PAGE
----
Outdoor Survival Gear, Skills, SHTF Prepping

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DIY Solar Powered Swamp Cooler


Natalie Ivanovskis at Survival Life explains how to create this simple DIY Solar Powered Air Cooler. With the blazing summer heat ahead, it is no question that this DIY solar powered air cooler should be your next project.

This air cooler is great for home, the workplace, and camping. Heck, put one in your car if the air conditioner breaks. We are also huge fans of using solar power energy, although it is optional with this air cooler for your convenience.

More importantly, this DIY project will not break the bank.

Check out the video tutorial here:

Materials you’ll need:

  • 5 gallon bucket
  • Window screen, black plastic (minimum 24” X 76”)
  • Fan (computer fans work great)
  • Cooling pad, or filter material
  • 1/4″ Aquarium tubing
  • Clamp
  • Fountain pump
  • Push pin
  • Solar panel (optional)


  • Yardstick
  • 1 – 2” hole saw
  • Marker
  • Razor tool


Start by filling the bucket with two gallons of water.


Next, cut circular holes around the bucket, making sure they are all well above the water line. Vertically drill a pair of two holes, spacing each pair every 5-6 inches. These holes should be roughly 1.5 inches in diameter.



Between these pairs, drill a single hole, 2 inches in diameter.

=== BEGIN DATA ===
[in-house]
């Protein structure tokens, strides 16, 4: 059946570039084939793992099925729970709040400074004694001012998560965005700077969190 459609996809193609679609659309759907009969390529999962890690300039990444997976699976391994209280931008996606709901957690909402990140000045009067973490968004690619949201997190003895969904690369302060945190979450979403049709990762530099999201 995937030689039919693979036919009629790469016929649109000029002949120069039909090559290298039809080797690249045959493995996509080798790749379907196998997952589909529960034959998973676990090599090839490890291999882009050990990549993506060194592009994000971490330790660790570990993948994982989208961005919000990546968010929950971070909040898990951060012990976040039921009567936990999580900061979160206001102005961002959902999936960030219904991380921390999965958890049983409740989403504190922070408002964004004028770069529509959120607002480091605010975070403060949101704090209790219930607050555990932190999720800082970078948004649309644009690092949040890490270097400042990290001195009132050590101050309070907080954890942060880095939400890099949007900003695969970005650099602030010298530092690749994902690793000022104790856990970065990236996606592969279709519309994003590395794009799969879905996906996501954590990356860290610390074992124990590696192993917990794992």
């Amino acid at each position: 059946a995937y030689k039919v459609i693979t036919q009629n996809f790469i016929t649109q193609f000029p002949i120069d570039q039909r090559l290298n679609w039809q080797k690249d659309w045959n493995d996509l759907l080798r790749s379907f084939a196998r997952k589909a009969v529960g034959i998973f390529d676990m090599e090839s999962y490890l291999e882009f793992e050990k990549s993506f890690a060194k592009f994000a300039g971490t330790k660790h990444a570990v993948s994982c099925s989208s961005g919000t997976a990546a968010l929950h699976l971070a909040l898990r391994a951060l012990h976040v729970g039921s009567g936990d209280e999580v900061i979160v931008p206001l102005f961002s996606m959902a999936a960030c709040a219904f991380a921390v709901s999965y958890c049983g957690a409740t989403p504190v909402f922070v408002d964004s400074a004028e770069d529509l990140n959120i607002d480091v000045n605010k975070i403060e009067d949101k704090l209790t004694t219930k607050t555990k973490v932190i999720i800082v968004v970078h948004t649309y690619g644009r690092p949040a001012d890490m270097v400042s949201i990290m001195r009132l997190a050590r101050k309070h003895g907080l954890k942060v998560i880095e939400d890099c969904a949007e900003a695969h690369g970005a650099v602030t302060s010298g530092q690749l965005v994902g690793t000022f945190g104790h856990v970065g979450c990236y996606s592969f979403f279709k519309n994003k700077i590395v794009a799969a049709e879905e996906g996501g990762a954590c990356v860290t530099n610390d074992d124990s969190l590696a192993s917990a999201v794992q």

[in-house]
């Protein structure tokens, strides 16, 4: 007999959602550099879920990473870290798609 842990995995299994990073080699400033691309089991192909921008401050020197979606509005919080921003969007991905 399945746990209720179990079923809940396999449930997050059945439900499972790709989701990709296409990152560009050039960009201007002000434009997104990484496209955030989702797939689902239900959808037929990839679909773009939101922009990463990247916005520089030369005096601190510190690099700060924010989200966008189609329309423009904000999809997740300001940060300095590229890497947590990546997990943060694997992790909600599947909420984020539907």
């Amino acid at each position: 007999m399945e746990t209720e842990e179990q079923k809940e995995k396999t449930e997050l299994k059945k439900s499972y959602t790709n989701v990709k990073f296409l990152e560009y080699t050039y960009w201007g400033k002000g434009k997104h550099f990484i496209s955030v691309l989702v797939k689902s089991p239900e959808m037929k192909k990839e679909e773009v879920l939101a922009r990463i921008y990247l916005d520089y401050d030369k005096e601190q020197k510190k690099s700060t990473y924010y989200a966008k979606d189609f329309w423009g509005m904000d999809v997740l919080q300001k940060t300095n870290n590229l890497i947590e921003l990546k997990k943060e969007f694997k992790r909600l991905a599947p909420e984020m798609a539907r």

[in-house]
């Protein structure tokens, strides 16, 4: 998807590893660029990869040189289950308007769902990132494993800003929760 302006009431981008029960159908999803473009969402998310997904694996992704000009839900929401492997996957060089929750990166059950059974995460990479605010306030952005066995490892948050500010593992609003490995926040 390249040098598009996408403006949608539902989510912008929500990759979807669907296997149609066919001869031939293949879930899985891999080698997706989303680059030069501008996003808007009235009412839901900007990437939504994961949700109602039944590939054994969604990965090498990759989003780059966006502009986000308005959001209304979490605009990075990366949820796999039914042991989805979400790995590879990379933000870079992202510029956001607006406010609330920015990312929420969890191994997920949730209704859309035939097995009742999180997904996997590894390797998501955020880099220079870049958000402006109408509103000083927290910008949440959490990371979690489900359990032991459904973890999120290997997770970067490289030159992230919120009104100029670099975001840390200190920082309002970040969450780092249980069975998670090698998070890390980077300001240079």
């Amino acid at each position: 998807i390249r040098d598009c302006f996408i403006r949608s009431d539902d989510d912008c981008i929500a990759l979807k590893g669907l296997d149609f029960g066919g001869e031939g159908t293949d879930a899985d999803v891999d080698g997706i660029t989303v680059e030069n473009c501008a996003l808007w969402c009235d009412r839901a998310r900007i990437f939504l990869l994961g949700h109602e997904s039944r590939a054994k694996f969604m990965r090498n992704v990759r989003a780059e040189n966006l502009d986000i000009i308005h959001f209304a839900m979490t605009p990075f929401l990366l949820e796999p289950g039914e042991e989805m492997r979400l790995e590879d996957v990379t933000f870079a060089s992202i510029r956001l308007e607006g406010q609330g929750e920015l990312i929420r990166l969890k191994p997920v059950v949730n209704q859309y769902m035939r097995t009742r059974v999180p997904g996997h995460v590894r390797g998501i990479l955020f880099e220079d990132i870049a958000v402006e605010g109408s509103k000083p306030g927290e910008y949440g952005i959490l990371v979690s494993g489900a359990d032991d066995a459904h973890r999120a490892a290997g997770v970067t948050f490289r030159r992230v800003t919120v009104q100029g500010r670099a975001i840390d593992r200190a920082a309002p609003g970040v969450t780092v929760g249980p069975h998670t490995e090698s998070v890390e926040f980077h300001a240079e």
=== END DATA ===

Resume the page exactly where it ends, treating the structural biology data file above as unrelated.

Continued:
Now you want to cut down the cooling pad. You will want it to be about 13-14 inches high, and roughly 30-31 inches around. This is roughly the measurement of the bucket.



Take regular window screen and double layer between the bucket and the cooling pad. You may also use garden cloth.


This will help hold in the moisture of the cooling pad away from direct contact with the air holes.


Next, trace the circular edge of the fan on top of the lid and cut.


Place fan in the hole. It should fit nicely without falling through.


Drop the fountain pump in the bottom and connect the 1/4 inch aquarium tubing.


Wrap the tubing around the bucket, and once again at top of the bucket. Clamp off the end of the hose to keep the water from escaping.


To turn this into a soaker hose, pin along the length of the hose, about every inch around the diameter of the hose.


This will saturate the cooling pad.


Hook up the fan to the solar panel, and you are set!


Your DIY air cooler should get between 65-40 degrees, depending on how cold the water is. Add ice if you want cooler air.



If you are going camping, you can also add a 90 degree piece of PVC and dryer vent hose to isolate the air.

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